Julia credits Conor’s school directors, teachers, and fellow students for having awareness about his added vulnerability if he gets COVID.

“Probably, one of the most important things is open communication with the teachers,” Julia says. “It’s so important that the teachers are aware of what COVID means for an immune-compromised child and what impact that has on them if they become ill. I know our teachers are very thoughtful about that … Conor is going to have one-on-one learning for some of his classes. So academically and medically, that will be really good for him. And thankfully, we have that opportunity.”

Wearing a mask is hard for Conor, his mom shares. His glasses often fog up. He gets distracted a lot because he has to pull up his mask. She worries that constant mask-wearing might make school even harder for Conor, who also has dyslexia. (This learning disorder affects how language is processed and makes reading and writing more challenging.)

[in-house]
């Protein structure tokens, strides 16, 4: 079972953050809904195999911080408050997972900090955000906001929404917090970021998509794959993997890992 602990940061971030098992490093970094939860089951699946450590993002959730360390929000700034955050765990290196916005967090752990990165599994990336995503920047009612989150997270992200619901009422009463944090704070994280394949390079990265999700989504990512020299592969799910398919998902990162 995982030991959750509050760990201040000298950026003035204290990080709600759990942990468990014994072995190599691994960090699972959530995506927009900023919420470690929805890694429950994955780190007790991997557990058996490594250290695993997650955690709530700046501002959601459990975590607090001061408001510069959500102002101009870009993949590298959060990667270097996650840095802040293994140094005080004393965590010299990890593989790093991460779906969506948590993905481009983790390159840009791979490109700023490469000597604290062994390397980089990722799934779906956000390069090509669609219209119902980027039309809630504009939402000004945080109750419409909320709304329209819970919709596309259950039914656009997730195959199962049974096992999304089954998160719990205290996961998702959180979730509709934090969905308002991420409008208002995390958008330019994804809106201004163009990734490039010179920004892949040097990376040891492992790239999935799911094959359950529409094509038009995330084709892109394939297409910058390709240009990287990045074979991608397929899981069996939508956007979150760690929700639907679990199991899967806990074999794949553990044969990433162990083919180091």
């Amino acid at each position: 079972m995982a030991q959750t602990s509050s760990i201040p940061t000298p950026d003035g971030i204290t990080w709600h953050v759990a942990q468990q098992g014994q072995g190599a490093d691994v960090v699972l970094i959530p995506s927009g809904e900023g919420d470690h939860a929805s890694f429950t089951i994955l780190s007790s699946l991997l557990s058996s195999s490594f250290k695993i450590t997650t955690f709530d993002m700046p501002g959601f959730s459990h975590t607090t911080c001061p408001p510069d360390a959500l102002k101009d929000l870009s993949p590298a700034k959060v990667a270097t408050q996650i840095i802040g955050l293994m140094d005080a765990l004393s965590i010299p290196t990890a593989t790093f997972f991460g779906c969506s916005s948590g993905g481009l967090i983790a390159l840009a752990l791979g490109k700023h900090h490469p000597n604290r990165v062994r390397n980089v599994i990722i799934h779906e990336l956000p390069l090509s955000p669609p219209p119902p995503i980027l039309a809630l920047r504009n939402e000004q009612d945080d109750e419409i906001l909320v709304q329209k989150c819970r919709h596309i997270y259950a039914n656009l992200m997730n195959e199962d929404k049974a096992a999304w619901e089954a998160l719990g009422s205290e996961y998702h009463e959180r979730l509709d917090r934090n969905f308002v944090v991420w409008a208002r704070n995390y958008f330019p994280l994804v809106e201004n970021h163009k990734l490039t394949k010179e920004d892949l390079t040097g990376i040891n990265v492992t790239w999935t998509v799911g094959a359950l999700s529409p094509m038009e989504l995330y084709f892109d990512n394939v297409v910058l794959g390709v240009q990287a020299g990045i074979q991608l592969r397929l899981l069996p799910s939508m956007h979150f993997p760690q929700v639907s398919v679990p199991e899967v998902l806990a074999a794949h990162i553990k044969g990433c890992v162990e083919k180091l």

Make Mask Wearing More Fun

To make wearing a mask less of a burden on her son, Julia bought fun face coverings. Last year, she bought masks with pictures of sharks, fish, monkeys, and basketballs. This year, she ordered a large box of masks with colorful stars. She aims to use these to keep her preschool daughter covered, too.

Heading into the 2021-22 school year with the delta variant spreading brings challenges. But Julia remains hopeful: “It has to be better than it was last year for everyone. I’m just grateful they can go to school in person. I think it’s so important.”

Lawrence shares the same hopes that her kindergartener can stay in school and her 4th grader won’t have to return to online learning.